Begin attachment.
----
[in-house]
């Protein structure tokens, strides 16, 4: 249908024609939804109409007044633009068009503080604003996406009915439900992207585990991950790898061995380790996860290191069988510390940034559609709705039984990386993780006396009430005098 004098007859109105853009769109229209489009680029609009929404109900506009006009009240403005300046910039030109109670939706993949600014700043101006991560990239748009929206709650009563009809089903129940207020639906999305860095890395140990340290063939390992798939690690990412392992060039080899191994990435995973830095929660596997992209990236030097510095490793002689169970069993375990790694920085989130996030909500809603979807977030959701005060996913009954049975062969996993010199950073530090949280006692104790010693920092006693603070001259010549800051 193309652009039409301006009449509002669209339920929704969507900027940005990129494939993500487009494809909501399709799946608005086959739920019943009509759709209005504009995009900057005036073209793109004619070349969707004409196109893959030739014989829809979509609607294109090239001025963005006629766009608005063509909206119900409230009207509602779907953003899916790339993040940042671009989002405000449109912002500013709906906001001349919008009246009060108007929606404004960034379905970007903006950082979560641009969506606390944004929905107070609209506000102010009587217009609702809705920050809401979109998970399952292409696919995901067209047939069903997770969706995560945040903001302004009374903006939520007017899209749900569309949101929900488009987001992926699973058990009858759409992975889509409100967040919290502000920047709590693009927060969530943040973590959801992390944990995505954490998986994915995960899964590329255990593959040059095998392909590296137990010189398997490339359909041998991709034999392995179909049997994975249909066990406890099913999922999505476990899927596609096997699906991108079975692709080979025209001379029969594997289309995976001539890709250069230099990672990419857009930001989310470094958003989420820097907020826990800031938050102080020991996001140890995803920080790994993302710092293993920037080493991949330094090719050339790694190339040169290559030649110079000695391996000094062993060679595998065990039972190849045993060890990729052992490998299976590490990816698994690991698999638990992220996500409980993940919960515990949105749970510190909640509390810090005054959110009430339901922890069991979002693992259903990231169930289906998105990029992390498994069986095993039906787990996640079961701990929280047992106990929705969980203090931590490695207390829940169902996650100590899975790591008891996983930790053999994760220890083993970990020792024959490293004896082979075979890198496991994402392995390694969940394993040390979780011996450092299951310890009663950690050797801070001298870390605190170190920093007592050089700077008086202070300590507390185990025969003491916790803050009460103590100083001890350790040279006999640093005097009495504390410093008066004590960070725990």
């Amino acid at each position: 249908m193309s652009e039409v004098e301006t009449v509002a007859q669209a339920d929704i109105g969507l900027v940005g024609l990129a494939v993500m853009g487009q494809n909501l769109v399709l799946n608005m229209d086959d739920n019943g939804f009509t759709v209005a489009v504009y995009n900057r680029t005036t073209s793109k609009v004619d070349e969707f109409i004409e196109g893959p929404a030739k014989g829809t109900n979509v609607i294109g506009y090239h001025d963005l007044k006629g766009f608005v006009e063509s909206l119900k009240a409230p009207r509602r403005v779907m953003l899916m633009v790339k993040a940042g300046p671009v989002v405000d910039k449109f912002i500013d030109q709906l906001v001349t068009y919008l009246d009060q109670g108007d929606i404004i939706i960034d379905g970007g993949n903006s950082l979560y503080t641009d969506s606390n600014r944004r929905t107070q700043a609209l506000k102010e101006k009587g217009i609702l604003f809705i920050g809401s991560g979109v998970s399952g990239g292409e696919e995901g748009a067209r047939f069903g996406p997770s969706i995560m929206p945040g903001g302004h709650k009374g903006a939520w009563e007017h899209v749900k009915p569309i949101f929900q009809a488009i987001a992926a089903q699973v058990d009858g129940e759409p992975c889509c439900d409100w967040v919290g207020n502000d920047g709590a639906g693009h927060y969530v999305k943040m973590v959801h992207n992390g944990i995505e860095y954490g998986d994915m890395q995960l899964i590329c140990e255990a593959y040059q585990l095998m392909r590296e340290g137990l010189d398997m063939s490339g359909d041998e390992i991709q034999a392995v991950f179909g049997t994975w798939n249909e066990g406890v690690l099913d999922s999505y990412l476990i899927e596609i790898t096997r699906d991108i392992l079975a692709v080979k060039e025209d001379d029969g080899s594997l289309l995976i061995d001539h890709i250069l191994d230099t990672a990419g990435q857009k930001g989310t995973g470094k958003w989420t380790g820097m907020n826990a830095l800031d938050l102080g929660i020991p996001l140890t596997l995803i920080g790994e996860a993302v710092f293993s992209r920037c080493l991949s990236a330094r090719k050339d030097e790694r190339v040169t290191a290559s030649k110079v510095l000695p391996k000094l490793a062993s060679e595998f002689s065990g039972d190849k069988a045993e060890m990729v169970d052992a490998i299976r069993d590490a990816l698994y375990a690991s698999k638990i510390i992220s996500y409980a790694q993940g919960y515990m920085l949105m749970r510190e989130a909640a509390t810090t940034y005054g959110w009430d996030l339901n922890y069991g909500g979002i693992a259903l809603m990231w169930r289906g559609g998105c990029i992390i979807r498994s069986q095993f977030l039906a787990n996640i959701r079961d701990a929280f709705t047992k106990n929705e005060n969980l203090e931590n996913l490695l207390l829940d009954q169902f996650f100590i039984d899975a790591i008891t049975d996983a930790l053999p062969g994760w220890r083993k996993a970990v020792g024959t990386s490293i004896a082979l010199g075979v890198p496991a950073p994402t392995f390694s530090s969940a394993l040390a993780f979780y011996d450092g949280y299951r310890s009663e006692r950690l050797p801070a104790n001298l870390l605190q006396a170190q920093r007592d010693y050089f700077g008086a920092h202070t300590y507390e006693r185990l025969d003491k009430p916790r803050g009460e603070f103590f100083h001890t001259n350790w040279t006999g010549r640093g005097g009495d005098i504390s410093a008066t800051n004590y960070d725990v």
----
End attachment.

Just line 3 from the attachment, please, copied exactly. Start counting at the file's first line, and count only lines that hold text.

């Amino acid at each position: 249908m193309s652009e039409v004098e301006t009449v509002a007859q669209a339920d929704i109105g969507l900027v940005g024609l990129a494939v993500m853009g487009q494809n909501l769109v399709l799946n608005m229209d086959d739920n019943g939804f009509t759709v209005a489009v504009y995009n900057r680029t005036t073209s793109k609009v004619d070349e969707f109409i004409e196109g893959p929404a030739k014989g829809t109900n979509v609607i294109g506009y090239h001025d963005l007044k006629g766009f608005v006009e063509s909206l119900k009240a409230p009207r509602r403005v779907m953003l899916m633009v790339k993040a940042g300046p671009v989002v405000d910039k449109f912002i500013d030109q709906l906001v001349t068009y919008l009246d009060q109670g108007d929606i404004i939706i960034d379905g970007g993949n903006s950082l979560y503080t641009d969506s606390n600014r944004r929905t107070q700043a609209l506000k102010e101006k009587g217009i609702l604003f809705i920050g809401s991560g979109v998970s399952g990239g292409e696919e995901g748009a067209r047939f069903g996406p997770s969706i995560m929206p945040g903001g302004h709650k009374g903006a939520w009563e007017h899209v749900k009915p569309i949101f929900q009809a488009i987001a992926a089903q699973v058990d009858g129940e759409p992975c889509c439900d409100w967040v919290g207020n502000d920047g709590a639906g693009h927060y969530v999305k943040m973590v959801h992207n992390g944990i995505e860095y954490g998986d994915m890395q995960l899964i590329c140990e255990a593959y040059q585990l095998m392909r590296e340290g137990l010189d398997m063939s490339g359909d041998e390992i991709q034999a392995v991950f179909g049997t994975w798939n249909e066990g406890v690690l099913d999922s999505y990412l476990i899927e596609i790898t096997r699906d991108i392992l079975a692709v080979k060039e025209d001379d029969g080899s594997l289309l995976i061995d001539h890709i250069l191994d230099t990672a990419g990435q857009k930001g989310t995973g470094k958003w989420t380790g820097m907020n826990a830095l800031d938050l102080g929660i020991p996001l140890t596997l995803i920080g790994e996860a993302v710092f293993s992209r920037c080493l991949s990236a330094r090719k050339d030097e790694r190339v040169t290191a290559s030649k110079v510095l000695p391996k000094l490793a062993s060679e595998f002689s065990g039972d190849k069988a045993e060890m990729v169970d052992a490998i299976r069993d590490a990816l698994y375990a690991s698999k638990i510390i992220s996500y409980a790694q993940g919960y515990m920085l949105m749970r510190e989130a909640a509390t810090t940034y005054g959110w009430d996030l339901n922890y069991g909500g979002i693992a259903l809603m990231w169930r289906g559609g998105c990029i992390i979807r498994s069986q095993f977030l039906a787990n996640i959701r079961d701990a929280f709705t047992k106990n929705e005060n969980l203090e931590n996913l490695l207390l829940d009954q169902f996650f100590i039984d899975a790591i008891t049975d996983a930790l053999p062969g994760w220890r083993k996993a970990v020792g024959t990386s490293i004896a082979l010199g075979v890198p496991a950073p994402t392995f390694s530090s969940a394993l040390a993780f979780y011996d450092g949280y299951r310890s009663e006692r950690l050797p801070a104790n001298l870390l605190q006396a170190q920093r007592d010693y050089f700077g008086a920092h202070t300590y507390e006693r185990l025969d003491k009430p916790r803050g009460e603070f103590f100083h001890t001259n350790w040279t006999g010549r640093g005097g009495d005098i504390s410093a008066t800051n004590y960070d725990v």